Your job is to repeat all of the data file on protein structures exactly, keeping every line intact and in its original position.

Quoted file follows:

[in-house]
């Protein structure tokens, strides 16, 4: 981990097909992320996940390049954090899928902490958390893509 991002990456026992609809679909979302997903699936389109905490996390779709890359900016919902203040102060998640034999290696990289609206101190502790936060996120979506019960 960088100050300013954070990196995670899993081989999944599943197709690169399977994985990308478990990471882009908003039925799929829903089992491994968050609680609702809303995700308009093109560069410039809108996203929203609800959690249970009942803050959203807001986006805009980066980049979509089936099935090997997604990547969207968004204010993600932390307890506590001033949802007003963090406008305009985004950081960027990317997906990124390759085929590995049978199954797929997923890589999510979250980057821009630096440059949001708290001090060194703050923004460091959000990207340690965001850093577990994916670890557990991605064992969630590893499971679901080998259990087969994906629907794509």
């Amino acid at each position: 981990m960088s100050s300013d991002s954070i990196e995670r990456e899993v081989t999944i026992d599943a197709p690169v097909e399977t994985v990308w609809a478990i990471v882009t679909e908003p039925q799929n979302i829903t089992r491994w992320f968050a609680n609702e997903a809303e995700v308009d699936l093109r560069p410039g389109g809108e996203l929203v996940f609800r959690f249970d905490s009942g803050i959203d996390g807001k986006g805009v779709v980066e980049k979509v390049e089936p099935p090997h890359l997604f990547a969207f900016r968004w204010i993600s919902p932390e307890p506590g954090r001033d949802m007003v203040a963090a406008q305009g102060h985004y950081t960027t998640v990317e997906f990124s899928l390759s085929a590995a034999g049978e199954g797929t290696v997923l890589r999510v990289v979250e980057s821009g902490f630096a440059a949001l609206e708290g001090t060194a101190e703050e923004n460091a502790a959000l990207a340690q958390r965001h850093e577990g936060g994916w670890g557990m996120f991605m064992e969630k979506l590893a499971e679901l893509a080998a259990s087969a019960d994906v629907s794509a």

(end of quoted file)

[in-house]
């Protein structure tokens, strides 16, 4: 981990097909992320996940390049954090899928902490958390893509 991002990456026992609809679909979302997903699936389109905490996390779709890359900016919902203040102060998640034999290696990289609206101190502790936060996120979506019960 960088100050300013954070990196995670899993081989999944599943197709690169399977994985990308478990990471882009908003039925799929829903089992491994968050609680609702809303995700308009093109560069410039809108996203929203609800959690249970009942803050959203807001986006805009980066980049979509089936099935090997997604990547969207968004204010993600932390307890506590001033949802007003963090406008305009985004950081960027990317997906990124390759085929590995049978199954797929997923890589999510979250980057821009630096440059949001708290001090060194703050923004460091959000990207340690965001850093577990994916670890557990991605064992969630590893499971679901080998259990087969994906629907794509």
């Amino acid at each position: 981990m960088s100050s300013d991002s954070i990196e995670r990456e899993v081989t999944i026992d599943a197709p690169v097909e399977t994985v990308w609809a478990i990471v882009t679909e908003p039925q799929n979302i829903t089992r491994w992320f968050a609680n609702e997903a809303e995700v308009d699936l093109r560069p410039g389109g809108e996203l929203v996940f609800r959690f249970d905490s009942g803050i959203d996390g807001k986006g805009v779709v980066e980049k979509v390049e089936p099935p090997h890359l997604f990547a969207f900016r968004w204010i993600s919902p932390e307890p506590g954090r001033d949802m007003v203040a963090a406008q305009g102060h985004y950081t960027t998640v990317e997906f990124s899928l390759s085929a590995a034999g049978e199954g797929t290696v997923l890589r999510v990289v979250e980057s821009g902490f630096a440059a949001l609206e708290g001090t060194a101190e703050e923004n460091a502790a959000l990207a340690q958390r965001h850093e577990g936060g994916w670890g557990m996120f991605m064992e969630k979506l590893a499971e679901l893509a080998a259990s087969a019960d994906v629907s794509a």